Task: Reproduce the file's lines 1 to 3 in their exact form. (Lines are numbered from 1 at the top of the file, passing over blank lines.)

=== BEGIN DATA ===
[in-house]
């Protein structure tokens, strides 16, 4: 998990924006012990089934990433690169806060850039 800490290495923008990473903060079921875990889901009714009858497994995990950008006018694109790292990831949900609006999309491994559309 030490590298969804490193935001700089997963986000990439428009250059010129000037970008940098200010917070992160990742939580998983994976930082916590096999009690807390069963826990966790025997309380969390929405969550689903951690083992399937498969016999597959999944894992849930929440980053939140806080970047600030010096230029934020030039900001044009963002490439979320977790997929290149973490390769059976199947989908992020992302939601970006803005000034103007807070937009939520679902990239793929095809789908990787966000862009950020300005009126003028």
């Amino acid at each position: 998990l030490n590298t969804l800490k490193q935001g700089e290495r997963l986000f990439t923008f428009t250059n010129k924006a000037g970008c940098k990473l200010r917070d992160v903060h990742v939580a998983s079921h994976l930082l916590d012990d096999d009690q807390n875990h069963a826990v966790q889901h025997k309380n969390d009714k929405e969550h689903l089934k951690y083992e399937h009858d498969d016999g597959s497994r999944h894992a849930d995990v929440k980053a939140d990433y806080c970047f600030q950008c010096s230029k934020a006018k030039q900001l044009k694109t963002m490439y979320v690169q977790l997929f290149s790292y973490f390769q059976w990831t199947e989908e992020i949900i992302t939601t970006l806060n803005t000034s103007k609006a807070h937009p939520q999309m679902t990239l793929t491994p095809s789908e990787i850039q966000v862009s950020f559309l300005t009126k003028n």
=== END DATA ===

[in-house]
């Protein structure tokens, strides 16, 4: 998990924006012990089934990433690169806060850039 800490290495923008990473903060079921875990889901009714009858497994995990950008006018694109790292990831949900609006999309491994559309 030490590298969804490193935001700089997963986000990439428009250059010129000037970008940098200010917070992160990742939580998983994976930082916590096999009690807390069963826990966790025997309380969390929405969550689903951690083992399937498969016999597959999944894992849930929440980053939140806080970047600030010096230029934020030039900001044009963002490439979320977790997929290149973490390769059976199947989908992020992302939601970006803005000034103007807070937009939520679902990239793929095809789908990787966000862009950020300005009126003028």
């Amino acid at each position: 998990l030490n590298t969804l800490k490193q935001g700089e290495r997963l986000f990439t923008f428009t250059n010129k924006a000037g970008c940098k990473l200010r917070d992160v903060h990742v939580a998983s079921h994976l930082l916590d012990d096999d009690q807390n875990h069963a826990v966790q889901h025997k309380n969390d009714k929405e969550h689903l089934k951690y083992e399937h009858d498969d016999g597959s497994r999944h894992a849930d995990v929440k980053a939140d990433y806080c970047f600030q950008c010096s230029k934020a006018k030039q900001l044009k694109t963002m490439y979320v690169q977790l997929f290149s790292y973490f390769q059976w990831t199947e989908e992020i949900i992302t939601t970006l806060n803005t000034s103007k609006a807070h937009p939520q999309m679902t990239l793929t491994p095809s789908e990787i850039q966000v862009s950020f559309l300005t009126k003028n």